After the soil has warmed, place a 1- to 2-inch layer of mulch around onions to discourage weeds and conserve soil moisture. Use aged compost or chopped leaves around onions. Keep the mulch back from bulb tops once they start to develop. (To grow large onions, keep both mulch and soil pulled back from the top two-thirds of developing bulbs.)

General tips

  • High soil nitrogen will delay bulbing—as will temperatures too cool.
  • Onions grown in potassium-deficient soil will not store well; onions grown in phosphorus-deficient soil will have thick necks and mature more slowly.
  • Keep the planting beds free of weeds to avoid competition for moisture and nutrients.
  • Avoid planting onions where garlic or leeks have grown recently.
  • Fertilize with an organic fertilizer such as fish emulsion at half strength.
  • Water onions until the bulbs swell. Let the soil dry out once bulbs have formed and the leaves begin to yellow and droop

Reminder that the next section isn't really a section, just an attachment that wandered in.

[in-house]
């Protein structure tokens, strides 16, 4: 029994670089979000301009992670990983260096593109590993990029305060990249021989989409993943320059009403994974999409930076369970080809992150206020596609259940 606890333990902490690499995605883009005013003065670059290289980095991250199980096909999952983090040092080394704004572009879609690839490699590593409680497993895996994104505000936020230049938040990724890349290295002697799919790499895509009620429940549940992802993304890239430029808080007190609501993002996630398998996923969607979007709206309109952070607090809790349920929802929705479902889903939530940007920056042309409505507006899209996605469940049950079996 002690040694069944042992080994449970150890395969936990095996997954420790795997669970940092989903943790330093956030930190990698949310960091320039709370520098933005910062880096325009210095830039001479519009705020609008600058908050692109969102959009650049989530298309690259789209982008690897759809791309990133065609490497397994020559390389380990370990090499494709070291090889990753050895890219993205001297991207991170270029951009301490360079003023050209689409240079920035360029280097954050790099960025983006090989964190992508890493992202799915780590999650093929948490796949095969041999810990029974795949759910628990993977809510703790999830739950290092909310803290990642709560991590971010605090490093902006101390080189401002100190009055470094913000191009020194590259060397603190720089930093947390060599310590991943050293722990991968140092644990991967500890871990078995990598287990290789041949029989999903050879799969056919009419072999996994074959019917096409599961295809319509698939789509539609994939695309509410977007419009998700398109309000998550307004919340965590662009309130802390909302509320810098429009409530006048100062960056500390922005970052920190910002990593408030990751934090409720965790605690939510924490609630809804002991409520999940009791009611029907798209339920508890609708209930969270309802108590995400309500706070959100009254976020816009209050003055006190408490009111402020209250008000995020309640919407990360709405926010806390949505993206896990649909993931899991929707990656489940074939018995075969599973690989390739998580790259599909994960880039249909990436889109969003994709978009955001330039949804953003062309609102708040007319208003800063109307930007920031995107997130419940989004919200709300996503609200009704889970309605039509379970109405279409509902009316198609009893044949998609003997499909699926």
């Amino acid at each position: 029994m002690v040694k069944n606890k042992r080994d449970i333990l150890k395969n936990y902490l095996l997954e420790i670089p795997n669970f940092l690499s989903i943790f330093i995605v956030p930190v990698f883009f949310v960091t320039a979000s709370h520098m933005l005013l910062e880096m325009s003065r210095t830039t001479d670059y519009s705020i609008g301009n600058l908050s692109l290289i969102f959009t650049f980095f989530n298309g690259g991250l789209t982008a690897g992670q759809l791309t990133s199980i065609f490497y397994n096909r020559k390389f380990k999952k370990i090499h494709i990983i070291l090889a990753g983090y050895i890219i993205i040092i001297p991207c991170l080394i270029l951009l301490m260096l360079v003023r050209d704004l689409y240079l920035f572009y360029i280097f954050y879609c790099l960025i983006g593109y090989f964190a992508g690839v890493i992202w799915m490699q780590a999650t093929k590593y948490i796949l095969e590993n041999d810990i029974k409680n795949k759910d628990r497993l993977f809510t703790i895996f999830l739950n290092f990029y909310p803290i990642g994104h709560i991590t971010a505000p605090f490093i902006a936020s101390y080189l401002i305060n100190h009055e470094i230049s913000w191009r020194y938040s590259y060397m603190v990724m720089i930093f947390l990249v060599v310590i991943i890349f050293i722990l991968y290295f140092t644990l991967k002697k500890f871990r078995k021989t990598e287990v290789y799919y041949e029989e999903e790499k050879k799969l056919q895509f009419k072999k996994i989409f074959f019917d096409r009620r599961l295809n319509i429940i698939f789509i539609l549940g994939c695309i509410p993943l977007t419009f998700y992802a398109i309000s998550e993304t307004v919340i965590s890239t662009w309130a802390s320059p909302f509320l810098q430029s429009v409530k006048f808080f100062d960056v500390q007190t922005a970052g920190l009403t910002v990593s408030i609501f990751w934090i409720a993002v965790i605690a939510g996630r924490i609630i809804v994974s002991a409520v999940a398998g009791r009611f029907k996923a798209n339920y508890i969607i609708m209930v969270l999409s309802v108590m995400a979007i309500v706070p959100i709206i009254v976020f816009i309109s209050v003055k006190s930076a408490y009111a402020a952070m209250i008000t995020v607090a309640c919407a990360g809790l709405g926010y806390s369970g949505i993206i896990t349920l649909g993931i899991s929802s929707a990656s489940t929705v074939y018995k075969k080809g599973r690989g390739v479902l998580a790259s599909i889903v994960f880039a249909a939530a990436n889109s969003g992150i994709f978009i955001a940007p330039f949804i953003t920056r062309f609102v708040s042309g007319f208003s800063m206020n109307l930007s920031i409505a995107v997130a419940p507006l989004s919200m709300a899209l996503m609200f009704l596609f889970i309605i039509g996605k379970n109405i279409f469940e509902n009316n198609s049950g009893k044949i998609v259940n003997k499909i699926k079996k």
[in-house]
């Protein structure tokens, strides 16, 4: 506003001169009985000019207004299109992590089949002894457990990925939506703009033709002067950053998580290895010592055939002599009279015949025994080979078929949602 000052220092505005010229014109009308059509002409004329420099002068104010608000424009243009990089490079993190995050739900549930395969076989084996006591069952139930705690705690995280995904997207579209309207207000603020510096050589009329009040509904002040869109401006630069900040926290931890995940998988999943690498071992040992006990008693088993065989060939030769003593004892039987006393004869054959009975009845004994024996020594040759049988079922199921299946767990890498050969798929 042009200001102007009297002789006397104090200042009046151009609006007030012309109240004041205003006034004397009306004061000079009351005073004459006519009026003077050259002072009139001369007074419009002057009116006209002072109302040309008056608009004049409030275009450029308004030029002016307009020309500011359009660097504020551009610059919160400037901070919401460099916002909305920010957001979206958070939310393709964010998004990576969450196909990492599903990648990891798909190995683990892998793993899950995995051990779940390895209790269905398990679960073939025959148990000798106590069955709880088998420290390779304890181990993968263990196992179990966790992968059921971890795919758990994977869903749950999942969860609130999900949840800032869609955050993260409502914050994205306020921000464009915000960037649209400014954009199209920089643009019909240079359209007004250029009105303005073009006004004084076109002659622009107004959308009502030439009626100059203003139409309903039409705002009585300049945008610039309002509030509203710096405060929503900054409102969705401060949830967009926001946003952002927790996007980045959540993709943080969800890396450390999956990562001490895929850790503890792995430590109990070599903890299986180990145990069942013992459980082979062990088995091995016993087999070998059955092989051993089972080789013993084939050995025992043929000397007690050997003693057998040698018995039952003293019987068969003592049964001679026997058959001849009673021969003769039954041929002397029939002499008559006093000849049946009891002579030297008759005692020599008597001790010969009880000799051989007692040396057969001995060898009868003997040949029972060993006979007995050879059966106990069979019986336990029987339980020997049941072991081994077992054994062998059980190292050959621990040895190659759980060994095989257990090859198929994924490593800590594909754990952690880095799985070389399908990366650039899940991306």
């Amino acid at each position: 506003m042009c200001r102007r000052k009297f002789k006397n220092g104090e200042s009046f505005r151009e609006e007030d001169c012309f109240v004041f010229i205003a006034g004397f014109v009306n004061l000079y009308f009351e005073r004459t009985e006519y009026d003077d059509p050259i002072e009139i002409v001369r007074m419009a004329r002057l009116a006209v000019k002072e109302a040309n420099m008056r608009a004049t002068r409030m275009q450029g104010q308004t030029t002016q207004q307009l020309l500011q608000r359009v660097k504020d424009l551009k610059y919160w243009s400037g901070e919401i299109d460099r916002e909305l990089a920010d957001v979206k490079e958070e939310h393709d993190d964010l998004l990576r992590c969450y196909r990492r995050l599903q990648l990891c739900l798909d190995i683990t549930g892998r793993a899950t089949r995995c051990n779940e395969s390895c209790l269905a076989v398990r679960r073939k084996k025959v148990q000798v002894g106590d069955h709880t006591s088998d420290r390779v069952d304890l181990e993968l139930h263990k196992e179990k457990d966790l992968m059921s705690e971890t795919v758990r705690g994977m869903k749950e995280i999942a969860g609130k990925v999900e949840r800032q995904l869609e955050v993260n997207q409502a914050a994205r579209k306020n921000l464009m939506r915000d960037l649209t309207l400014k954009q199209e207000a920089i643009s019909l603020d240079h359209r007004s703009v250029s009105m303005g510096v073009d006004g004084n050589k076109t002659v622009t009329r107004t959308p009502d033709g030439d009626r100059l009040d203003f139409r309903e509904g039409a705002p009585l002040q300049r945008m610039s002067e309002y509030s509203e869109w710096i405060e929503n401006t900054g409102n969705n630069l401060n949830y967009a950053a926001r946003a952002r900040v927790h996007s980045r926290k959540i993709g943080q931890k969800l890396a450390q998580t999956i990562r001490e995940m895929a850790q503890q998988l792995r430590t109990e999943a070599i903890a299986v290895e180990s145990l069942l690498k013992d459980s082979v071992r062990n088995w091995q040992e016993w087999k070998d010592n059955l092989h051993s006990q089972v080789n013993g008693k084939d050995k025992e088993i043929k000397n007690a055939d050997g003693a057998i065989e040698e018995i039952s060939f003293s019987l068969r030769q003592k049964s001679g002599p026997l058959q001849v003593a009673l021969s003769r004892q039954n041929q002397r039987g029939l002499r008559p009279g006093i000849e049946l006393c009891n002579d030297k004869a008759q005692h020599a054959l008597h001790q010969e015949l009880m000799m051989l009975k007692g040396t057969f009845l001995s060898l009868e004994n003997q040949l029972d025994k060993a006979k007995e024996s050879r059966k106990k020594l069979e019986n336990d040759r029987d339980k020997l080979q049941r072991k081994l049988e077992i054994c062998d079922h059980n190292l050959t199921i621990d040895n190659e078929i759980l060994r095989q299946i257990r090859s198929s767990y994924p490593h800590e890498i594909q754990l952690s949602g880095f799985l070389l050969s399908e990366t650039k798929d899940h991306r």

• Common pest enemies include Japanese beetles, onion eelworms, onion maggots, slugs, thrips, and wireworms. Protect seedlings from pests and cold temperatures for two to three weeks after planting in the garden by covering seedlings with spun poly-row covers.
onion harvest time
When bulbs are ripe, leaves will begin to yellow and fall over.

Onion harvest and storage


Bulb onions are ready for harvest 80-120 days after seeding, 30 to 40 days from sets (small bulbs). Harvest green onions when they are 6-8” inches (15-20 cm) tall. Hasten the harvest of bulb onions by bending stalks to the ground (called “lodging”) about 100 days after sowing, when the tops have begun to turn yellow and fall over. A few days later lift bulbs and allow to dry (“cure”) in the garden covered or indoors in a warm, dry place with good air circulation for 1-2 weeks. Then cut the foliage about 1” (2.5 cm) above the bulb and store in a cool, dry location.